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When using Task<T>, an exception during the execution of the task is thrown during Task.Wait(); when using F#'s MailBoxProcessor, the exception gets swallowed and needs to be explicitly dealt with as per this question.

This difference makes it difficult to expose F# agents to C# code via a Task. For example, this agent:

type internal IncrementMessage = 
    Increment of int * AsyncReplyChannel<int>

type IncrementAgent() =
    let counter = Agent.Start(fun agent -> 
        let rec loop() = async { let! Increment(msg, replyChannel) = agent.Receive()
                                match msg with 
                                | int.MaxValue -> return! failwith "Boom!"
                                | _ as i -> replyChannel.Reply (i + 1)
                                            return! loop() }

        loop())

    member x.PostAndAsyncReply i =
        Async.StartAsTask (counter.PostAndAsyncReply (fun channel -> Increment(i, channel)))

can be called from C#, but the exception is not returned to C#:

[Test]
public void ExceptionHandling()
{
    //
    // TPL exception behaviour
    //
    var task = Task.Factory.StartNew<int>(() => { throw new Exception("Boom!"); });

    try
    {
        task.Wait();
    }
    catch(AggregateException e)
    {
        // Exception available here
        Console.WriteLine("Task failed with {0}", e.InnerException.Message);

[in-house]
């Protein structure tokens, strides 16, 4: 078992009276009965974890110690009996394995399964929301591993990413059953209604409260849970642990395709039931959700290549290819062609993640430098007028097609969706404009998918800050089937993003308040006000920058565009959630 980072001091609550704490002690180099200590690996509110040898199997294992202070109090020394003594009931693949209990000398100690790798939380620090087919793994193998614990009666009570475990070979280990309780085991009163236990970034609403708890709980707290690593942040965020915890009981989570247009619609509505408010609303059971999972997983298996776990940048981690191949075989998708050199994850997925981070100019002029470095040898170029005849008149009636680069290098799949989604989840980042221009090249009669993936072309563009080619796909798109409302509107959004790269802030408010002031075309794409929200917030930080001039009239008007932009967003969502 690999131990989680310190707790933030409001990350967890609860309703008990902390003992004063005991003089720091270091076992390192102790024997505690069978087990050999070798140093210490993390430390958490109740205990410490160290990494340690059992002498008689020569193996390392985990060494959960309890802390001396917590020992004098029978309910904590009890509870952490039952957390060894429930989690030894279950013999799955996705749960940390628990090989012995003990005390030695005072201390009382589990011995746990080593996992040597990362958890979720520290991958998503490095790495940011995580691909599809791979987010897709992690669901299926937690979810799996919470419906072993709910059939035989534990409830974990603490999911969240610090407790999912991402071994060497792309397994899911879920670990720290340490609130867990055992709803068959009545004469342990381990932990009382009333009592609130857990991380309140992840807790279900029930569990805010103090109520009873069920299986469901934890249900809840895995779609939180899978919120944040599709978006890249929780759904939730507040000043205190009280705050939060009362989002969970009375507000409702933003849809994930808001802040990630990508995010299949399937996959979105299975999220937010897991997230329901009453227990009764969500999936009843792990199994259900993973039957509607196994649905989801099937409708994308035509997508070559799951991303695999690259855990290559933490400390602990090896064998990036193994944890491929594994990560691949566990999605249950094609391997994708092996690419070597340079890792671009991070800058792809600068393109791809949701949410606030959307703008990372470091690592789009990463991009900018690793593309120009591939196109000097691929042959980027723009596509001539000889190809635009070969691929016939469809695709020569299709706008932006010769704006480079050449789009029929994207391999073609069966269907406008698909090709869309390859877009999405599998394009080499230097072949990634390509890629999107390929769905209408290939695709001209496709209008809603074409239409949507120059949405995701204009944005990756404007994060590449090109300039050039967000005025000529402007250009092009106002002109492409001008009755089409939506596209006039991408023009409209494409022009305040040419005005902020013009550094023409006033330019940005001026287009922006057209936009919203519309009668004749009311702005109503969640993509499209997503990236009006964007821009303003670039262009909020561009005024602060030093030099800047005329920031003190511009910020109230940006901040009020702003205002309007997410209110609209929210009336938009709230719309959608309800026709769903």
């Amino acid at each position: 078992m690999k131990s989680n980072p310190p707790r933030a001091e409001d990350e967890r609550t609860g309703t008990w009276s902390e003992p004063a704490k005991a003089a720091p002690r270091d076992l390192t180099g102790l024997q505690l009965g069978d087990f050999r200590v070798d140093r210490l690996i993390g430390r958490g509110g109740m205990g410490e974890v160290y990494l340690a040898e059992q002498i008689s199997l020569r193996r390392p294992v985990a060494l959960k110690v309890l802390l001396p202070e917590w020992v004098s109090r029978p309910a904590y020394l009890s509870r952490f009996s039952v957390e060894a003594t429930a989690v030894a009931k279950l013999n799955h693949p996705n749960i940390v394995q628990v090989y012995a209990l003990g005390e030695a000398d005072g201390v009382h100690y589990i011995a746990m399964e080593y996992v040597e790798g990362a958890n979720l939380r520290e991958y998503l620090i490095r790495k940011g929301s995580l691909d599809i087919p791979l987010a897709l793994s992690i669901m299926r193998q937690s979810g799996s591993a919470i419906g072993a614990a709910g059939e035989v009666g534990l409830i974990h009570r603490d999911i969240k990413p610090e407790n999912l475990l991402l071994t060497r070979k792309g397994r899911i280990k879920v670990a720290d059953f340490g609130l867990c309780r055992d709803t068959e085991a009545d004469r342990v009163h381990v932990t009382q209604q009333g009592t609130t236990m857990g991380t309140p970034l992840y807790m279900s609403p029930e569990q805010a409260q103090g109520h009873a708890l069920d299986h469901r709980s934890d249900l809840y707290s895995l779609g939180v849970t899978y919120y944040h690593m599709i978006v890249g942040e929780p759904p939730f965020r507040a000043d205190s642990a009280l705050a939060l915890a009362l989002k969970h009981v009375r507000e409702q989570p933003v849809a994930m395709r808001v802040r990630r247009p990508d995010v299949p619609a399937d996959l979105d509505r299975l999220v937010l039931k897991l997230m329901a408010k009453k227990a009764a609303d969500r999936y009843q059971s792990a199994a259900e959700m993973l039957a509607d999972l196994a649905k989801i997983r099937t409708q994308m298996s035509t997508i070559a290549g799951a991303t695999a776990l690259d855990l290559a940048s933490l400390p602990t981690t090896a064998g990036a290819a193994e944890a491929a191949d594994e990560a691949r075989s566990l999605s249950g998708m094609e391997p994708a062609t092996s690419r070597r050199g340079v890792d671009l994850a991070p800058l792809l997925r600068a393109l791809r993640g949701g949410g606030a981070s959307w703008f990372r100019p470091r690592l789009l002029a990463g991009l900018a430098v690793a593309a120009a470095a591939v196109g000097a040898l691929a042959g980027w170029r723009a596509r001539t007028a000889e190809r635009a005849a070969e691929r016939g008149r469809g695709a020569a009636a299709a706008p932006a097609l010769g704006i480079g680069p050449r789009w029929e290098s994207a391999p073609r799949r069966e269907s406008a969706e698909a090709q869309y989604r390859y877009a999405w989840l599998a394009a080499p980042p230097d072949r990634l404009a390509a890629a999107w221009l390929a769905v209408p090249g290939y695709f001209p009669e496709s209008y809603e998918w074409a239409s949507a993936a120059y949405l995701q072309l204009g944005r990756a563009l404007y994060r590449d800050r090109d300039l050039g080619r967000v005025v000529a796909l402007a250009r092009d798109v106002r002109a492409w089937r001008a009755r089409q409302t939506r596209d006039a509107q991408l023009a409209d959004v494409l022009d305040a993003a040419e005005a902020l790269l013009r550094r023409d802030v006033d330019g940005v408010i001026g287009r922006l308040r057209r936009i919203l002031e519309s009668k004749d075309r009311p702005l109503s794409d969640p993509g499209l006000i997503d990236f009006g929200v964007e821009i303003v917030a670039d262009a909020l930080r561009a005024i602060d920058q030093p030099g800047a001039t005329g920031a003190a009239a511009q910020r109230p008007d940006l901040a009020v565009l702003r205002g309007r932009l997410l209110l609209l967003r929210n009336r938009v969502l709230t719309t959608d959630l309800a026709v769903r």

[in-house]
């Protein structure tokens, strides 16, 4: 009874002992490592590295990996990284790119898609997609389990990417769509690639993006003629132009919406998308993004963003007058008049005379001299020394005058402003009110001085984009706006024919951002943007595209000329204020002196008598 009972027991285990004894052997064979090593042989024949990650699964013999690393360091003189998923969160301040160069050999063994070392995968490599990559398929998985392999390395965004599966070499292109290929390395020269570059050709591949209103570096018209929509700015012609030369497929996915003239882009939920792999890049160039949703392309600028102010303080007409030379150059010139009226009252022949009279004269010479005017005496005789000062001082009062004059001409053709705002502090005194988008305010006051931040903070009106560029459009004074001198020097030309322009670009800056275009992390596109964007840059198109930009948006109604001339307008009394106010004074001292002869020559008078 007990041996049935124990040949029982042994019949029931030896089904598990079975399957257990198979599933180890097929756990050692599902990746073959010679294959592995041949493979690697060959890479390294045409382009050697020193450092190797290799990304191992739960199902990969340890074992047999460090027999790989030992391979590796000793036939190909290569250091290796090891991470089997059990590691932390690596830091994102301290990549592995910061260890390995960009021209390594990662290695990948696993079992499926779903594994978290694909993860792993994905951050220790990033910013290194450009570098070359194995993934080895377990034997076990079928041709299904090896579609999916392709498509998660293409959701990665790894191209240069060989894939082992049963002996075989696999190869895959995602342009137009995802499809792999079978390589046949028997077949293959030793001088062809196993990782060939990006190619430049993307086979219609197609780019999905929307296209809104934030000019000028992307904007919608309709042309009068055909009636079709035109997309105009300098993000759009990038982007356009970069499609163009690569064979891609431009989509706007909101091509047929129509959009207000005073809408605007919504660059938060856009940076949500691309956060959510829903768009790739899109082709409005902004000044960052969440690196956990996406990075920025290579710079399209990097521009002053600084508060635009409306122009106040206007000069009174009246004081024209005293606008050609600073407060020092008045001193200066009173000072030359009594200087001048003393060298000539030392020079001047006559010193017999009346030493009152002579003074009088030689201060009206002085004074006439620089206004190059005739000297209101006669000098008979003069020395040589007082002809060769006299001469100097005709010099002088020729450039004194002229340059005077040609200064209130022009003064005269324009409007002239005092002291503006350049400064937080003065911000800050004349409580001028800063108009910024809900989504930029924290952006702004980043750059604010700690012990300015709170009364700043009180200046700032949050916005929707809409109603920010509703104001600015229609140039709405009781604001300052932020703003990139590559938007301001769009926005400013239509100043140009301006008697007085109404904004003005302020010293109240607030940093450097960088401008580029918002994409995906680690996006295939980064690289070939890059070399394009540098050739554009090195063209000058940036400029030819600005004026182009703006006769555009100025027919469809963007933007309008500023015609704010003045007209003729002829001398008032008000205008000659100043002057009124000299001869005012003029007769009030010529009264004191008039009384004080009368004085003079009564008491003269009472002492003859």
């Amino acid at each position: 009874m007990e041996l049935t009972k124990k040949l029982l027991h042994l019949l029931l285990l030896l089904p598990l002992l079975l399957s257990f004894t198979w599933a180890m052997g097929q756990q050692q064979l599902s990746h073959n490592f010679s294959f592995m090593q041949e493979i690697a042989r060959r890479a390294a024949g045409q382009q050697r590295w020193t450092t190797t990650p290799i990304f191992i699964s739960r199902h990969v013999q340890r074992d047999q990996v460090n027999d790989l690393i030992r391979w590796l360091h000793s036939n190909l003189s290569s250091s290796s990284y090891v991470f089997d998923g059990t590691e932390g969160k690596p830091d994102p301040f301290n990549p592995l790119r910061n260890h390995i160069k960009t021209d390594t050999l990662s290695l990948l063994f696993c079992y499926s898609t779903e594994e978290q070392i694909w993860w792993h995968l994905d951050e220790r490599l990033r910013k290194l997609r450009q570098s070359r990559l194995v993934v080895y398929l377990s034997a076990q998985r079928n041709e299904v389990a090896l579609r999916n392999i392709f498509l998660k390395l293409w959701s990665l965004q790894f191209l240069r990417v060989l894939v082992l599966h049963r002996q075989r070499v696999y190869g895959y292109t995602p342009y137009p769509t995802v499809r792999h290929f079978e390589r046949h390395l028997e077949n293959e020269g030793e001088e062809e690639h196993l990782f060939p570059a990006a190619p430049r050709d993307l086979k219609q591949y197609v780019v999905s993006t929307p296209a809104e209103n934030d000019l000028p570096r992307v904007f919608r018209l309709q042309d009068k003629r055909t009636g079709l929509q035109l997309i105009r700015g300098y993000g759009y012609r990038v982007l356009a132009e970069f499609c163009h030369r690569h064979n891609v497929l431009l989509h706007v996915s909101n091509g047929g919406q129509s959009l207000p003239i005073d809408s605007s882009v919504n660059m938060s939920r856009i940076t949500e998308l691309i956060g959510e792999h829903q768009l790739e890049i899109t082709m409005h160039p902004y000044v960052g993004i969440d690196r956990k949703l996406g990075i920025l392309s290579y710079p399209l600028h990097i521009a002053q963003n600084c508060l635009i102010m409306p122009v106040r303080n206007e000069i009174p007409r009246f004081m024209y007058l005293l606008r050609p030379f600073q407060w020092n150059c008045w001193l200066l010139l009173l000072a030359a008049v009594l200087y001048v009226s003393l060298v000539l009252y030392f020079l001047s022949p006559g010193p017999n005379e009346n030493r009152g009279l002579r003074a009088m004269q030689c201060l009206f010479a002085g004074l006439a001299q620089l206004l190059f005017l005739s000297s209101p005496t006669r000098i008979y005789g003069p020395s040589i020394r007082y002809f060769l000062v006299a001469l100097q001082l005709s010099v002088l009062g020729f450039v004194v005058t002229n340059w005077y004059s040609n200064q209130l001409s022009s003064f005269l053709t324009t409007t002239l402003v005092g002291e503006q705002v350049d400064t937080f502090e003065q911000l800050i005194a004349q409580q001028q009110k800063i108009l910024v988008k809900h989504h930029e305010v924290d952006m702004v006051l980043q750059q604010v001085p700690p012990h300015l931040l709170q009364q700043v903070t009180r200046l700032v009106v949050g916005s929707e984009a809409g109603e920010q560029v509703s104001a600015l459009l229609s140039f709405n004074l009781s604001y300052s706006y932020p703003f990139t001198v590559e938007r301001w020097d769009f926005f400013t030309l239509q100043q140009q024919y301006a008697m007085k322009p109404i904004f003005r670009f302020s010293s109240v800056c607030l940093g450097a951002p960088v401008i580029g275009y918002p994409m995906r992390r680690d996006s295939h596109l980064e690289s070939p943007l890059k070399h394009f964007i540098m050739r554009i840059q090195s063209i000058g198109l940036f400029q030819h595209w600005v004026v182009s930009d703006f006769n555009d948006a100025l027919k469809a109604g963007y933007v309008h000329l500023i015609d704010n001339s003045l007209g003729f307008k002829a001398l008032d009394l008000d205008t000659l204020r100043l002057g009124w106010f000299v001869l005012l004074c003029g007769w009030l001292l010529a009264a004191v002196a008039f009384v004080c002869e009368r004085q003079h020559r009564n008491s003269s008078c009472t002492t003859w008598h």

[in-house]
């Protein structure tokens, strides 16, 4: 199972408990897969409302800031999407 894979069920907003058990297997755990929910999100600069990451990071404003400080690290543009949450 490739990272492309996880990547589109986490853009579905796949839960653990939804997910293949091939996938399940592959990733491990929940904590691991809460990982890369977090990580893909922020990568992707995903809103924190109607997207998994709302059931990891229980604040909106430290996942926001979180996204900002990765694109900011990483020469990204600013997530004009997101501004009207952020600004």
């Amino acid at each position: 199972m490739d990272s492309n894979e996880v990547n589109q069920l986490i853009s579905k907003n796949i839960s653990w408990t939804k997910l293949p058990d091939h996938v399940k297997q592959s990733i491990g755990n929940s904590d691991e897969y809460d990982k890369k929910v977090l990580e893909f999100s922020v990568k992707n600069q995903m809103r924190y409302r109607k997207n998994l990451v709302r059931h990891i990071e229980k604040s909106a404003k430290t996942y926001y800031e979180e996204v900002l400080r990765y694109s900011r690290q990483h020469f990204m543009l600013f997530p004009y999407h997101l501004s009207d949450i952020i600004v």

}

    //
    // F# MailboxProcessor exception behaviour
    //
    var incAgent = new IncrementAgent();
    task = incAgent.PostAndAsyncReply(int.MaxValue);

    try
    {
        task.Wait(); // deadlock here
    }
    catch (AggregateException e)
    {
        Console.WriteLine("Agent failed with {0}", e.InnerException.Message);
    }
}

Instead of getting the exception, the C# code just hangs at task.Wait(). Is there any way to get the F# agent to behave like a Task? If not, it seems like there is limited use in exposing F# agents to other .NET code.

share|improve this question

1 Answer 1

up vote 3 down vote accepted

One way to handle it is have the agent return a DU with an error case. You could then raise the exception from outside the agent.

type internal IncrementResponse =
    | Response of int
    | Error of exn

type internal IncrementMessage = 
    | Increment of int * AsyncReplyChannel<IncrementResponse>

type IncrementAgent() =
    let counter = Agent.Start(fun agent -> 
        let rec loop() = 
          async { 
            let! Increment(msg, replyChannel) = agent.Receive()
            match msg with 
            | int.MaxValue -> replyChannel.Reply (Error (Failure "Boom!"))
            | _ as i -> replyChannel.Reply (Response(i + 1))
            return! loop() 
          }
        loop())

    member x.PostAndAsyncReply i =
        Async.StartAsTask (
          async {
            let! res = counter.PostAndAsyncReply (fun channel -> Increment(i, channel))
            match res with
            | Response i -> return i
            | Error e -> return (raise e)
          }
        )
share|improve this answer
    
Thanks, that is exactly what I was looking for! I haven't got my head around return (raise e) being a legal construct, even though my code used a similar return! failwith "Boom!". –  Akash Jun 4 '12 at 18:25
    
raise is defined as returning 'T, but of course it never really returns at all. This allows it to be used anywhere, regardless of the enclosing expression's type. –  Daniel Jun 4 '12 at 18:28
    
@Akash: You could also write: return match res with Response i -> i | Error e -> raise e. –  Daniel Jun 4 '12 at 18:31

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